In essence, the game at Bryant-Denny Stadium was a playoff. Call it the semifinals. LSU won and moved on. Alabama lost and was eliminated unless a lot of crazy stuff happens. If the Tigers win out — and the guess here is they will — then it wouldn't be the least bit fair for them to have to beat a team they already defeated once, on the road no less.
"I doubt Saban is going to lose back-to-back games, especially to the same team," said former LSU defensive tackle Ricky Jean Francois, who now plays in the NFL with the San Francisco 49ers. "I'd like to see LSU against a different team — Oklahoma State, Stanford."
LSU and Alabama might very well be the best teams in the country, but that's not the point. Unless the NCAA does what it should have all along — set up a legitimate playoff system — then this is what we've got.
The Crimson Tide (8-1) aren't giving up. When the latest BCS standings came out, Alabama had slipped only one spot, from second to third. Oklahoma State (9-0) moved up second, while Stanford (9-0) remained behind the Tide in the fourth slot.
"Who wouldn't want to see a rematch?" Alabama running back Trent Richardson asked, showing he's ready for a job on K Street. "That's probably the biggest game that you're ever going to see like that, unless we get a rematch."
Thankfully, Alabama isn't likely to get that second chance if either Oklahoma State or Stanford win out. The Cardinal may be behind at the moment, but their computer ranking figures to improve enough if they win their last three regular-season games, including Saturday's top 10 showdown with Oregon, plus pick up a 13th victory in the inaugural Pac-12 championship game.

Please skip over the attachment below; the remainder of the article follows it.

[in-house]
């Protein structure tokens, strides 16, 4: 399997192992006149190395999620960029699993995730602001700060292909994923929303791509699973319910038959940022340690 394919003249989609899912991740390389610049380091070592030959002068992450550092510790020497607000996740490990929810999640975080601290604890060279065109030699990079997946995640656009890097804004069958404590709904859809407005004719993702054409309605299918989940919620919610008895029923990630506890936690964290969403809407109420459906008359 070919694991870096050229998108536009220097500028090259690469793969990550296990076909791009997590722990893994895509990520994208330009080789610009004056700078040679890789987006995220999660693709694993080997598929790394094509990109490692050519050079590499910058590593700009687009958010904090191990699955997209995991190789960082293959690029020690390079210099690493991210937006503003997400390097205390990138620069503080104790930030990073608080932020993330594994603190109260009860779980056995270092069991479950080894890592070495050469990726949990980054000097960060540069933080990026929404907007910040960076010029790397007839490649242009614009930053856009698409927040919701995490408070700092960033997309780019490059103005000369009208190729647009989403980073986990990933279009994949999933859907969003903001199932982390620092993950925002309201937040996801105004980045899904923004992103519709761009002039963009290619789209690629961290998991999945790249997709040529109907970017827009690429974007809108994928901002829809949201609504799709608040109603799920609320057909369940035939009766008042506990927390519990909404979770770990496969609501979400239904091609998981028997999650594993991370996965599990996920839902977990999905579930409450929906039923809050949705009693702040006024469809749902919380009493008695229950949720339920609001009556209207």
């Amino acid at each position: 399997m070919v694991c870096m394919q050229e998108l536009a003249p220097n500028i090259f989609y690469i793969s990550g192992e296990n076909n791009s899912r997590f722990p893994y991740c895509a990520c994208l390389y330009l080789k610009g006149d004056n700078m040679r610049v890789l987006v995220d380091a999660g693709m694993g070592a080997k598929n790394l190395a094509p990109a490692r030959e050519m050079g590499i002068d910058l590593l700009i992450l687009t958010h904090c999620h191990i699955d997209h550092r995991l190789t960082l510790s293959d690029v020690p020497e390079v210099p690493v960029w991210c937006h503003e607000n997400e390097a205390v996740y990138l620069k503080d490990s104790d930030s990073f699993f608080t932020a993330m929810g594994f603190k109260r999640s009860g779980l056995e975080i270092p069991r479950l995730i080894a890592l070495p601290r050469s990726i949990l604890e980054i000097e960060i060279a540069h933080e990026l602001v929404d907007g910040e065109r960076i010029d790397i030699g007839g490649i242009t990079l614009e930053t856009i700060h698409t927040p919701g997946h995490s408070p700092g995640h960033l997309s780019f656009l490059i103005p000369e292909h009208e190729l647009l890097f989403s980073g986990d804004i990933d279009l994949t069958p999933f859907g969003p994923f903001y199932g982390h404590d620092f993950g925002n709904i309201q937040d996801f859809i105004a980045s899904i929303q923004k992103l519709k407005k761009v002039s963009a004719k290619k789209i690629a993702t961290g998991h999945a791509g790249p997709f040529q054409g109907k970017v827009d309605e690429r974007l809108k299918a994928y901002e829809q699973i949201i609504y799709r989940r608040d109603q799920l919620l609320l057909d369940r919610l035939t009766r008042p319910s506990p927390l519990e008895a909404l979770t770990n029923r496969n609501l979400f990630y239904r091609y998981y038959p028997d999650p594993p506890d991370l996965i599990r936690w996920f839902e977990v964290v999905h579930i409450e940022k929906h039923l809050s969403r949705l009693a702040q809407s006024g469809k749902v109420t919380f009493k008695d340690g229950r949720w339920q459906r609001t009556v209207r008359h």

Things will get ugly, however, if everyone has one loss except LSU and, say, Boise State (and, yes, we know Houston is unbeaten, too, but let's not make this even more confusing than it already is). The Broncos' weak schedule might make it difficult for them to get past the Crimson Tide in the BCS standings, and that would be a real pity.
While we wholeheartedly agree that Boise State wouldn't put up such a gaudy record if it played in, say, the SEC or Big 12, the BCS-Busters have twice won major bowls. This season, they impressively defeated Georgia at the start of this season, knocking off the team that has the inside track to face LSU in the SEC championship game.
If everyone else falls by the wayside, the Broncos deserve their shot — especially if the Bulldogs, beaten by Boise State, get a crack at LSU.
We'd much rather see Boise State star Kellen Moore against that fearsome LSU defense than Tigers vs. Tide, The Sequel.
Granted, it might not be another Game of the Century. Might even be a blowout.
But at least it was the right thing to do.
AP Sports Writers Antonio Gonzalez and Janie McCauley in San Francisco, Jeff Latzke in Stillwater, Okla., John Zenor in Tuscaloosa, Ala., and Brett Martel in Baton Rouge, La., contributed to this report.
Paul Newberry is a national writer for The Associated Press. Write to him at pnewberry(at)ap.org or http://twitter.com/pnewberry1963